I’ve been a news junkie my entire life, even as a small child I would watch Walter Cronkite. As I got older, I read the New York Times with interest every morning. Early in the morning I would go into McDonalds before work and have a leisurely breakfast, spending thirty or forty-five minutes just reading. It was a good way to start the day: Alone, with my thoughts and that paper.
I also spent much of my life listening to National Public Radio’s Morning Edition. It’s the most popular radio program in America so I suppose I wasn’t alone. I know we have readers from several countries so perhaps a description is in order: Morning Edition is something of a radio News Magazine with a twist. They spend fifteen or twenty minutes on a single, major story and then will spend the next ten minutes on some random guy who researches flowers in the desert. Over time, you’ll learn about almost anything you can imagine.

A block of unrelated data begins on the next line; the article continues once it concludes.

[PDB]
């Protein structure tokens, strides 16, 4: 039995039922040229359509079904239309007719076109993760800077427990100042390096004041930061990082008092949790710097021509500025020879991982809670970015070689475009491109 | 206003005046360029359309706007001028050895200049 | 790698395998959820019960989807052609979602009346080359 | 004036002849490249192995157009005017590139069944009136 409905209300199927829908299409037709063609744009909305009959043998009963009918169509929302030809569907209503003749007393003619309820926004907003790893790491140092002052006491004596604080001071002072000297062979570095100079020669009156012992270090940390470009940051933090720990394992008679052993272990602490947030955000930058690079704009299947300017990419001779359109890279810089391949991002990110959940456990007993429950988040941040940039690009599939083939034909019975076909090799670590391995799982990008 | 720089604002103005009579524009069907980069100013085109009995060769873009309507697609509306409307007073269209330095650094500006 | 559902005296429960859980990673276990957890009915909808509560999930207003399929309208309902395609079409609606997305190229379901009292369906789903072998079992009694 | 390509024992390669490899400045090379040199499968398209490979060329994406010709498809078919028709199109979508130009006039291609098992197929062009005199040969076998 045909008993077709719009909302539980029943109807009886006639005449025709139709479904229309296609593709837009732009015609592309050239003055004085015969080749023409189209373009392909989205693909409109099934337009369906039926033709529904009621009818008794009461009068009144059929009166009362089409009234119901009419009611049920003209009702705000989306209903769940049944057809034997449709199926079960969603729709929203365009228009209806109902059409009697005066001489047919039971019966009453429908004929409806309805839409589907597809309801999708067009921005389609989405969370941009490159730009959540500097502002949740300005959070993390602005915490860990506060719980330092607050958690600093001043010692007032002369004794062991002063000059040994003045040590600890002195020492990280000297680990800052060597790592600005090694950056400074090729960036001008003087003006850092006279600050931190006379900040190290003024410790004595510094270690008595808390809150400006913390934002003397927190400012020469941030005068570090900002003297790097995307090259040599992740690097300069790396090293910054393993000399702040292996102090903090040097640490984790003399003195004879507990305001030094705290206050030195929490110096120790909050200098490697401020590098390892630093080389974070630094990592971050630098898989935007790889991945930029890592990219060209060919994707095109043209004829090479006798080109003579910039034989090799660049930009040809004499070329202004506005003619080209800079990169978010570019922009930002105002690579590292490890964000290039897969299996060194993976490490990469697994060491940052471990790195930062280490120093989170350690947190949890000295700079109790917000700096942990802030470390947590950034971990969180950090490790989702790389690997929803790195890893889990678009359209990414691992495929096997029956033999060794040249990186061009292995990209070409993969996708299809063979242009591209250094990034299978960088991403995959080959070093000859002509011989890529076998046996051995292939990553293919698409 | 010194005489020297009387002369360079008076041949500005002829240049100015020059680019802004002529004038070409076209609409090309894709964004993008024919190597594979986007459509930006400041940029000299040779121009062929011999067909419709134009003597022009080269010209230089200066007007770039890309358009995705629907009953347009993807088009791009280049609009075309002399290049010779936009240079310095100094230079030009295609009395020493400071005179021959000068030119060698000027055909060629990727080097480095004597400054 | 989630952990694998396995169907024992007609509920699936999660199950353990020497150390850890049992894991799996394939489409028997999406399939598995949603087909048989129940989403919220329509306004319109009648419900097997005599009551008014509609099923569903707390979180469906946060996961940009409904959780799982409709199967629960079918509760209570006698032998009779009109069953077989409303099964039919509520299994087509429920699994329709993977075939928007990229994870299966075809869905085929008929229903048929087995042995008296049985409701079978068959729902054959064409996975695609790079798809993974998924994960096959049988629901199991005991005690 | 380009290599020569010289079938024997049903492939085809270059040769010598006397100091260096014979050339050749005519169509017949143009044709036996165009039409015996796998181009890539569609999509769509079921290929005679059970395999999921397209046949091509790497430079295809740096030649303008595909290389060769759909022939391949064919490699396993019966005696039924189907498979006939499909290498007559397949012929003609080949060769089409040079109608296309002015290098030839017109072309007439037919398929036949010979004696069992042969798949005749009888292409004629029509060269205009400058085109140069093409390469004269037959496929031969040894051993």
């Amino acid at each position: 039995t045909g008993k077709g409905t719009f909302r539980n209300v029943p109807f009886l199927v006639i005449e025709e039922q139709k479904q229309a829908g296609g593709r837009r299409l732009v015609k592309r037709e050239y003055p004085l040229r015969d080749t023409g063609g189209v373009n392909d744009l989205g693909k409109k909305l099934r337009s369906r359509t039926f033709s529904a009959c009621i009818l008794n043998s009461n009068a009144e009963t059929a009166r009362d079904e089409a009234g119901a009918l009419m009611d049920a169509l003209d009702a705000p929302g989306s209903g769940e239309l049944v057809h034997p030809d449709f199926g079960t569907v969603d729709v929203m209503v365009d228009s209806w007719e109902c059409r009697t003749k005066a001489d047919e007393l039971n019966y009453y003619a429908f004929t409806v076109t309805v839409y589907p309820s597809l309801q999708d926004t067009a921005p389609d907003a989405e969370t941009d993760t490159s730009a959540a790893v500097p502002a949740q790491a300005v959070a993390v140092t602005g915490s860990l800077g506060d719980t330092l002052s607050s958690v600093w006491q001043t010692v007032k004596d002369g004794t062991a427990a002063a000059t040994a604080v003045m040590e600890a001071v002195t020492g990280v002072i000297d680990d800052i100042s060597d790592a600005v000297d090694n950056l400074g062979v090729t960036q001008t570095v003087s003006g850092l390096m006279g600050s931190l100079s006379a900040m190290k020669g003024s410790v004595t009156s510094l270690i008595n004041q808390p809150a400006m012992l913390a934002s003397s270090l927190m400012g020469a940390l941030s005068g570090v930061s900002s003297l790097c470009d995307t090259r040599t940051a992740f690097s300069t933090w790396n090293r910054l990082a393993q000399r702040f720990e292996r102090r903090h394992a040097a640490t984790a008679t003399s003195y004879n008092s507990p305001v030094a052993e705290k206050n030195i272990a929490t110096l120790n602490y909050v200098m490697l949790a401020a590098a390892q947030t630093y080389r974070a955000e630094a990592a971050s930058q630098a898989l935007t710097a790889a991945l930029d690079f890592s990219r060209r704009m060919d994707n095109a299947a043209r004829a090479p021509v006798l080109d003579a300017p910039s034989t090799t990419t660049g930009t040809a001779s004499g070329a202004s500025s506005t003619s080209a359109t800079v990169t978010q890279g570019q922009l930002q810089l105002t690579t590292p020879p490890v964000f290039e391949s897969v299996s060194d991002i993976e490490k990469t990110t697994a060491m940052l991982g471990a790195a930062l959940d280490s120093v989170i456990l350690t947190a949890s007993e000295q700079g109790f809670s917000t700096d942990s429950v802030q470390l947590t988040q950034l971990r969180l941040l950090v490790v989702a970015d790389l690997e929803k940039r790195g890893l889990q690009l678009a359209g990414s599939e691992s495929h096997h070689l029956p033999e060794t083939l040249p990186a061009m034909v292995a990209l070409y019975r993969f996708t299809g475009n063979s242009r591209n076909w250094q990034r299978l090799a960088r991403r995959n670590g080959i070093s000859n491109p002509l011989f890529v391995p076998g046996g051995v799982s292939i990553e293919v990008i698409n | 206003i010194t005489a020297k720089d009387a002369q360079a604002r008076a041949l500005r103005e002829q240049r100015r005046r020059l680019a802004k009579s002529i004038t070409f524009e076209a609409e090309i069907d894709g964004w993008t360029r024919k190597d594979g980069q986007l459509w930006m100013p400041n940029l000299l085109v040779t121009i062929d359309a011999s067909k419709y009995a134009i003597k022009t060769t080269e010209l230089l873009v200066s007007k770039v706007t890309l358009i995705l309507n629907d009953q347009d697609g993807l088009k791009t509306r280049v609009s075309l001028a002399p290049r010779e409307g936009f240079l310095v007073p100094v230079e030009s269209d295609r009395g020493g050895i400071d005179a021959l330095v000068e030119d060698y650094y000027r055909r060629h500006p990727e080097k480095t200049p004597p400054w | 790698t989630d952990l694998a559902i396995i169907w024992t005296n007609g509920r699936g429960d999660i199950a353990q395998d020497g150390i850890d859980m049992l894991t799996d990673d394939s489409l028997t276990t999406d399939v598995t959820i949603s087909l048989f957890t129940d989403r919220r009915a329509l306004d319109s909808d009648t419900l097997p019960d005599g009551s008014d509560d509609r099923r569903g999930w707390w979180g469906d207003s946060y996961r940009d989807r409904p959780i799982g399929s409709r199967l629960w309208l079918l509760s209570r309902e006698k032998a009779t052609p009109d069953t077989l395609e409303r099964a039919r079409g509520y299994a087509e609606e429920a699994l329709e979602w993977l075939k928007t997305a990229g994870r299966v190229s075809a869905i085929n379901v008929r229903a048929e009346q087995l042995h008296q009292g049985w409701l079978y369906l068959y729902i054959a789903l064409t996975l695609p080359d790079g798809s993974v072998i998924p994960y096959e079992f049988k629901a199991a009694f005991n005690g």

Of course, things have changed and today consuming serious main stream journalism makes you a liberal. I still can’t get past the fact that about half of all Americans get their News from Facebook. Facebook? What the hell is wrong with you people?
In the US, Facebook has fixed it where they are not considered a content producer, so they are not responsible for all the crazy crap they put on people’s computers. Think about that: Facebook decides what stories you will see, the exact same as the BBC, but they are not responsible for anything because they didn’t actually write it. So, when ABC runs a story on their website filed by a local affiliate, the Network is responsible. But if Facebook sticks some POS on their website saying that spoons will stick to you if you get vaccinated, they are not responsible.
I never get news stories on my Facebook wall. Facebook watches my computer and knows I’ll just scroll right past their hate-filled garbage. In other words, Facebook is absolutely responsible for what I see on their website. And they know it.
This is no small matter. Years ago, I used to build relational databases and when it comes to the data that’s put into the database, the saying is: “Garbage in; garbage out.” The human brain is the exact same.